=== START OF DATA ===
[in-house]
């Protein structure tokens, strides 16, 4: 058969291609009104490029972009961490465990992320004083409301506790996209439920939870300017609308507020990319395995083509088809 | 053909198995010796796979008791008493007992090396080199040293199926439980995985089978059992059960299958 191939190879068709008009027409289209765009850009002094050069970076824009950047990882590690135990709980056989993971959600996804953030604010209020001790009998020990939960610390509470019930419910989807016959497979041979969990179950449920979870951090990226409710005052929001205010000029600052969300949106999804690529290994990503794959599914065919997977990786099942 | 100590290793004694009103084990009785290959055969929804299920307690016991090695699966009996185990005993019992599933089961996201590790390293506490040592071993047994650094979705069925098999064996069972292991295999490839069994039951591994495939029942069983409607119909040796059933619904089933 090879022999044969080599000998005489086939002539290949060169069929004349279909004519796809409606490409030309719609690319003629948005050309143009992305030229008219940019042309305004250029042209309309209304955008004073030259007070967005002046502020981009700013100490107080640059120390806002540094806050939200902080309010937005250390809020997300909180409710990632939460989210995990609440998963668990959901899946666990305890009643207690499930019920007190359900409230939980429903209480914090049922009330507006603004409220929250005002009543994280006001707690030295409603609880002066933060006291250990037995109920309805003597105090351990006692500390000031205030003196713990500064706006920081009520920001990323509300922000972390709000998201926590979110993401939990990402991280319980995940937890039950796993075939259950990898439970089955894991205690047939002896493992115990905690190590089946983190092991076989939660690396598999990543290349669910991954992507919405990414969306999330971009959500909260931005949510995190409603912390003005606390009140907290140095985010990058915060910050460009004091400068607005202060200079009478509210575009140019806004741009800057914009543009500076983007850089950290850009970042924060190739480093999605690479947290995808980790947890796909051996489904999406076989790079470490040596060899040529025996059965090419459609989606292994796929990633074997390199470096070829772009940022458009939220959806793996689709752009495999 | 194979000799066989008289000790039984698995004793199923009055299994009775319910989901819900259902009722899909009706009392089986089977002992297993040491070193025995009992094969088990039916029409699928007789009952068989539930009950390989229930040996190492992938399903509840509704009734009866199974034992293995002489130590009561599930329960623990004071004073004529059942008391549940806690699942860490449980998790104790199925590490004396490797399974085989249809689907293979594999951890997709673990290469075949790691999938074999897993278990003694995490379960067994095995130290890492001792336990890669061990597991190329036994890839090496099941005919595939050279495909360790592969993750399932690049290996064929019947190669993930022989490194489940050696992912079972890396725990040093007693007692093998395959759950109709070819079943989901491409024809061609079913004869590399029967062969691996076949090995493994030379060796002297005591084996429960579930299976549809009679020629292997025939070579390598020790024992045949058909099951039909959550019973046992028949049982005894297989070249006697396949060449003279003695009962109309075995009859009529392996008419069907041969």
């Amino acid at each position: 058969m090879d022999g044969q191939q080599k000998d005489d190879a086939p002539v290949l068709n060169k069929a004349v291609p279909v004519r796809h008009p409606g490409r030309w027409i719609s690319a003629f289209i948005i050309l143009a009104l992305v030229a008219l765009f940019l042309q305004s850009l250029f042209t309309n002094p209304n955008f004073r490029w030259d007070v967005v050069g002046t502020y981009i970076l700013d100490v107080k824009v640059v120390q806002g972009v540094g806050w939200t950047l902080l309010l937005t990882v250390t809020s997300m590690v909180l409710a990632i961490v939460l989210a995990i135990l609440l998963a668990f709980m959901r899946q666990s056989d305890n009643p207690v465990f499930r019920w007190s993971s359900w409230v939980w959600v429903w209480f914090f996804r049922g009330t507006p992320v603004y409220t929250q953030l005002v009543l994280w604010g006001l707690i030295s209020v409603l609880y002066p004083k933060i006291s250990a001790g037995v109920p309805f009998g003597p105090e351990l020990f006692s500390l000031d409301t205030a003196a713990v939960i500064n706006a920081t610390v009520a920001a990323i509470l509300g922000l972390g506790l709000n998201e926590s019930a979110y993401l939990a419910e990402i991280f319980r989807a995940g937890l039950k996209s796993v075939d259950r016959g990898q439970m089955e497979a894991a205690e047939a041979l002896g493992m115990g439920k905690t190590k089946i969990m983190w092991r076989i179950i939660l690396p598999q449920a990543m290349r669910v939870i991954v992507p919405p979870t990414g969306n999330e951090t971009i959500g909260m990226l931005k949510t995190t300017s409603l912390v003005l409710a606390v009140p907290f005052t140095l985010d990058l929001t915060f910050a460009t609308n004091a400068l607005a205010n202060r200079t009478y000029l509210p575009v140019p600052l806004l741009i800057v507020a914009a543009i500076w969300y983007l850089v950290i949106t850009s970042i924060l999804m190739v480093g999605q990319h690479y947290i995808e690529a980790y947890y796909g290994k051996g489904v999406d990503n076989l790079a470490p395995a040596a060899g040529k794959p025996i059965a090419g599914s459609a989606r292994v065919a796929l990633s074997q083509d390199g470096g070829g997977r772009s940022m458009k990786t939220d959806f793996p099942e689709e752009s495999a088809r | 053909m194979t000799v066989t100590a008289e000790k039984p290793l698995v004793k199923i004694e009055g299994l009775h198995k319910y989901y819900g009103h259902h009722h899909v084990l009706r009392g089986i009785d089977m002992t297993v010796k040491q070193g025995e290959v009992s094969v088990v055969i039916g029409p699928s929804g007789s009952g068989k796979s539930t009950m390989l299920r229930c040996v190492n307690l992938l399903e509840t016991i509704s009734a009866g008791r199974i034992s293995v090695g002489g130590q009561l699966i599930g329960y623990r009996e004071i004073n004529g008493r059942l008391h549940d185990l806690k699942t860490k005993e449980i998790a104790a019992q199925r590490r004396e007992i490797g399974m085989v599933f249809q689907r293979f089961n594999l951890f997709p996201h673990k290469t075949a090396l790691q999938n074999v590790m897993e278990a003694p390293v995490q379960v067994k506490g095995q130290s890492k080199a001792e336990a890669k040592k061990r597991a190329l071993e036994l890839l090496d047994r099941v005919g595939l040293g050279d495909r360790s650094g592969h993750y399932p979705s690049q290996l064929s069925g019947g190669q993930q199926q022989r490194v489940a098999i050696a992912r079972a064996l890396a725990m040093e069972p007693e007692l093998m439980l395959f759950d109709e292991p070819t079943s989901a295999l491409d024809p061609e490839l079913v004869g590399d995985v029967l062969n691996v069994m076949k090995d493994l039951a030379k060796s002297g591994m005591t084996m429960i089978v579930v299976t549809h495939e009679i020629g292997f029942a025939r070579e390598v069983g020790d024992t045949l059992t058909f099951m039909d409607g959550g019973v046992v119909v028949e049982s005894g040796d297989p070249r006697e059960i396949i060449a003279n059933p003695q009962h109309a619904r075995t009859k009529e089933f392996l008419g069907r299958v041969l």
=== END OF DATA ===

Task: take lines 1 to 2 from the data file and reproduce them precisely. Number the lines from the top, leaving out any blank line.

[in-house]
């Protein structure tokens, strides 16, 4: 058969291609009104490029972009961490465990992320004083409301506790996209439920939870300017609308507020990319395995083509088809 | 053909198995010796796979008791008493007992090396080199040293199926439980995985089978059992059960299958 191939190879068709008009027409289209765009850009002094050069970076824009950047990882590690135990709980056989993971959600996804953030604010209020001790009998020990939960610390509470019930419910989807016959497979041979969990179950449920979870951090990226409710005052929001205010000029600052969300949106999804690529290994990503794959599914065919997977990786099942 | 100590290793004694009103084990009785290959055969929804299920307690016991090695699966009996185990005993019992599933089961996201590790390293506490040592071993047994650094979705069925098999064996069972292991295999490839069994039951591994495939029942069983409607119909040796059933619904089933 090879022999044969080599000998005489086939002539290949060169069929004349279909004519796809409606490409030309719609690319003629948005050309143009992305030229008219940019042309305004250029042209309309209304955008004073030259007070967005002046502020981009700013100490107080640059120390806002540094806050939200902080309010937005250390809020997300909180409710990632939460989210995990609440998963668990959901899946666990305890009643207690499930019920007190359900409230939980429903209480914090049922009330507006603004409220929250005002009543994280006001707690030295409603609880002066933060006291250990037995109920309805003597105090351990006692500390000031205030003196713990500064706006920081009520920001990323509300922000972390709000998201926590979110993401939990990402991280319980995940937890039950796993075939259950990898439970089955894991205690047939002896493992115990905690190590089946983190092991076989939660690396598999990543290349669910991954992507919405990414969306999330971009959500909260931005949510995190409603912390003005606390009140907290140095985010990058915060910050460009004091400068607005202060200079009478509210575009140019806004741009800057914009543009500076983007850089950290850009970042924060190739480093999605690479947290995808980790947890796909051996489904999406076989790079470490040596060899040529025996059965090419459609989606292994796929990633074997390199470096070829772009940022458009939220959806793996689709752009495999 | 194979000799066989008289000790039984698995004793199923009055299994009775319910989901819900259902009722899909009706009392089986089977002992297993040491070193025995009992094969088990039916029409699928007789009952068989539930009950390989229930040996190492992938399903509840509704009734009866199974034992293995002489130590009561599930329960623990004071004073004529059942008391549940806690699942860490449980998790104790199925590490004396490797399974085989249809689907293979594999951890997709673990290469075949790691999938074999897993278990003694995490379960067994095995130290890492001792336990890669061990597991190329036994890839090496099941005919595939050279495909360790592969993750399932690049290996064929019947190669993930022989490194489940050696992912079972890396725990040093007693007692093998395959759950109709070819079943989901491409024809061609079913004869590399029967062969691996076949090995493994030379060796002297005591084996429960579930299976549809009679020629292997025939070579390598020790024992045949058909099951039909959550019973046992028949049982005894297989070249006697396949060449003279003695009962109309075995009859009529392996008419069907041969």